New Hampshire House Votes to Legalize Recreational Cannabis, But There Are More Hurdles Ahead
The legalization bill must still overcome several other roadblocks before it reaches the governor's desk, and some are not convinced the legislation will even be approved by the Senate.
Published on January 10, 2018

Against all odds, the New Hampshire House of Representatives just passed a bill that would legalize recreational cannabis throughout the state. This bill would allow adults aged 21 or older to legally possess up to three-quarters of an ounce of weed and grow up to three mature cannabis plants at home. A House committee tried to kill the bill, arguing that the legislature should wait for the results of an ongoing study regarding the regulation and taxation of retail sales, which is due November 1st, 2018t. Supporters of cannabis reform won out in the end, and legislators voted 183 to 162 against killing the bill, and then voted 207 to 139 to approve it.

The current form of the bill would allow adults to grow or possess modest quantities of weed, but does not allow retail sales in any form. This noncommercial aspect of the bill bears many similarities to the legalization measure currently being proposed in Vermont, which would also allow limited possession and home-grows, but does not legalize retail sales. The Vermont bill is likely to succeed in the very near future, as the state legislature is expected to approve it this week, and Gov. Phil Scott has pledged to sign it into law.

But unlike Gov. Scott, New Hampshire Gov. Chris Sununu is firmly opposed to legalization. "Are you kidding? We are in the middle of one of the biggest drug crises the state has ever seen," Sununu said in an interview with the Concord Monitor and WKXL Radio. "To go to a full recreational marijuana when other states are seeing all the problems it has and issues it is bearing – it's definitely not something I'm supportive of right now."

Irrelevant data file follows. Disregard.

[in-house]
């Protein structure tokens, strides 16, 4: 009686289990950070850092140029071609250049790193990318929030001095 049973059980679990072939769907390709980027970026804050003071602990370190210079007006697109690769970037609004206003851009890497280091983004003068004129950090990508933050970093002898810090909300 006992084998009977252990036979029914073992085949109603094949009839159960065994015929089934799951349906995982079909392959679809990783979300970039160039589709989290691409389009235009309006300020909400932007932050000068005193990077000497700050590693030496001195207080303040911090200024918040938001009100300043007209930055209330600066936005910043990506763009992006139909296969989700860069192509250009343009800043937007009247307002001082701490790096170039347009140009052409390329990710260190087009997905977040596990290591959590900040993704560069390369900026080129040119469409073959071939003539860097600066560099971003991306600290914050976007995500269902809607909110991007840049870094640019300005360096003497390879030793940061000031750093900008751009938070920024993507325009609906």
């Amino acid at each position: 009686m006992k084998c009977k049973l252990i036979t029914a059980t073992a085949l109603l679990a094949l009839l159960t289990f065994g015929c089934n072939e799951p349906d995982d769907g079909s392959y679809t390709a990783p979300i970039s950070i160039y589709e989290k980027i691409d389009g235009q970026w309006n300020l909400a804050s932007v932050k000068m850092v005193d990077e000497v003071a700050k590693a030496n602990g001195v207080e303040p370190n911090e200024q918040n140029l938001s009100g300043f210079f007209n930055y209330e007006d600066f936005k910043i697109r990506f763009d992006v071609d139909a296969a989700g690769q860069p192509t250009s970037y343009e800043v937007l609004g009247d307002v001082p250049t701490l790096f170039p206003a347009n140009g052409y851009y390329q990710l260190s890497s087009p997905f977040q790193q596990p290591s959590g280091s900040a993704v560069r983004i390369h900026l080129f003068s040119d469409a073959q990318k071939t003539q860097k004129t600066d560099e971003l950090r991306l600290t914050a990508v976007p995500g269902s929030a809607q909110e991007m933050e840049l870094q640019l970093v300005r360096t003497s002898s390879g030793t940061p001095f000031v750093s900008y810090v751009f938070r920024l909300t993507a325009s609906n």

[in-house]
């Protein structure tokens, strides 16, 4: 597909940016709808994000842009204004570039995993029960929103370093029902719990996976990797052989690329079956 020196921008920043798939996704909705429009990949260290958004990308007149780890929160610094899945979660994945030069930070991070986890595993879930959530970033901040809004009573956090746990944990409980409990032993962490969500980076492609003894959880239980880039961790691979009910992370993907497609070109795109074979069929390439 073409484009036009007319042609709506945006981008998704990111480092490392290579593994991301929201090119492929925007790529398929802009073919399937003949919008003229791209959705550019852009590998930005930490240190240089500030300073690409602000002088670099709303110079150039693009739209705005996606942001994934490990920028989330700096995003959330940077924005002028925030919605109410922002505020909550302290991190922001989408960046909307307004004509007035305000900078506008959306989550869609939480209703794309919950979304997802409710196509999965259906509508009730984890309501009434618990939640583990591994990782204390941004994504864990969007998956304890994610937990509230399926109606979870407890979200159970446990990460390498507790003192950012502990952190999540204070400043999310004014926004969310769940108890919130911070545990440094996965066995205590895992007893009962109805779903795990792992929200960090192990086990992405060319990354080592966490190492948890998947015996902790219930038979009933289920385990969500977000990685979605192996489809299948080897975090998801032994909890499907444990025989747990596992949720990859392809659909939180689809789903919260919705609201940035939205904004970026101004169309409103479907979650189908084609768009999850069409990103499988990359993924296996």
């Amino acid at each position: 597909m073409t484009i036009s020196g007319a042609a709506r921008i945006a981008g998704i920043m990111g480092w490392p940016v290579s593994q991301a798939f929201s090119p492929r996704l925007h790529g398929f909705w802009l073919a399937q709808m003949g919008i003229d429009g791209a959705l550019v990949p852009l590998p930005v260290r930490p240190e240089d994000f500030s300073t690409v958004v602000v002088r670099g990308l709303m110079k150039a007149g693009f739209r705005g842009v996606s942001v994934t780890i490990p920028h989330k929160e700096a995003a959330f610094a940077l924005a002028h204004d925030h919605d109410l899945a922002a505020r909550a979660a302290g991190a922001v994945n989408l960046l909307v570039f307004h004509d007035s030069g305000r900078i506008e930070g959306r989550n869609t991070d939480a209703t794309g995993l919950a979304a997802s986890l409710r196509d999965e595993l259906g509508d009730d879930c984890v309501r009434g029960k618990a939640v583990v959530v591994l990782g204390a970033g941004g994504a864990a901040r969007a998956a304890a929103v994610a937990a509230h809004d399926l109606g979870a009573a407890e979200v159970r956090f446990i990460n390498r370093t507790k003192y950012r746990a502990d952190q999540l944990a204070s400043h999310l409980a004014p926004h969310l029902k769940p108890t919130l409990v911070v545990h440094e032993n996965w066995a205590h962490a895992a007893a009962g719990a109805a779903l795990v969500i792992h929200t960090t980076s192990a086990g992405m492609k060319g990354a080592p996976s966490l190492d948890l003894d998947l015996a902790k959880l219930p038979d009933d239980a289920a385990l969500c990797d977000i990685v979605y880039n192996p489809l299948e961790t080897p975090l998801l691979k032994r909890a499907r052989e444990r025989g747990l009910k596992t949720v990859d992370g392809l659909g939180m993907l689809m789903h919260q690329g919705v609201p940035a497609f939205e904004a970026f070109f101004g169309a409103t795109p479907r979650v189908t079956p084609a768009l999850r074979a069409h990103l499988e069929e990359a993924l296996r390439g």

Even with Sununu's opposition, there is still hope for legalization. The governor's term ends next year, and other candidates, including former Portsmouth Mayor Steve Marchand, have voiced their support for legalization. "When I am Governor in 2019, I will advocate for the legalization, regulation, and taxation of cannabis for adult recreational use," Marchand said in a statement. "Doing so will lower costs for incarceration, courts, and law enforcement; it will *help* with the opioid crisis by decreasing the use of prescription opiates for pain relief."

The bill must still overcome several other hurdles before it even reaches the governor's desk, though. The state House leadership sent the bill back to the House Ways and Means Committee, and if this committee makes changes to the bill, the House must vote again before the bill moves to the Senate. The state Senate counts many proponents of cannabis prohibition among its ranks, making passage of the bill less likely. Senate Majority Leader Jeb Bradley told the Concord Monitor that he doesn't believe that the bill will pass the Senate this year, because senators "want to take stock with what's happening in other states" before deciding to approve the legislation.

The state Senate has also been criticized for interfering with the creation of the committee tasked with investigating legal retail sales. The original version of the bill, as approved by the House, would have created a bipartisan committee with input from cannabis advocates like the ACLU and the Marijuana Policy Project alongside opponents like the Association of Chiefs of Police. The Senate version of the bill removed all advocates from the committee, replacing them with opponents.

The New Hampshire legislature has been debating cannabis-related bills for over a decade, but the state's made significant progress with reform in recent years. In 2013, the state legalized medical cannabis. Last fall, lawmakers voted to decriminalize low-level possession in the state. Now, the punishment for possessing three-quarters of an ounce of weed or less will be a fine of $100 for a first offense, instead of misdemeanor penalties including $2,000 in fines and up to a year in prison.

Chris Moore
Chris Moore is a New York-based writer who has written for Mass Appeal while also mixing records and producing electronic music.
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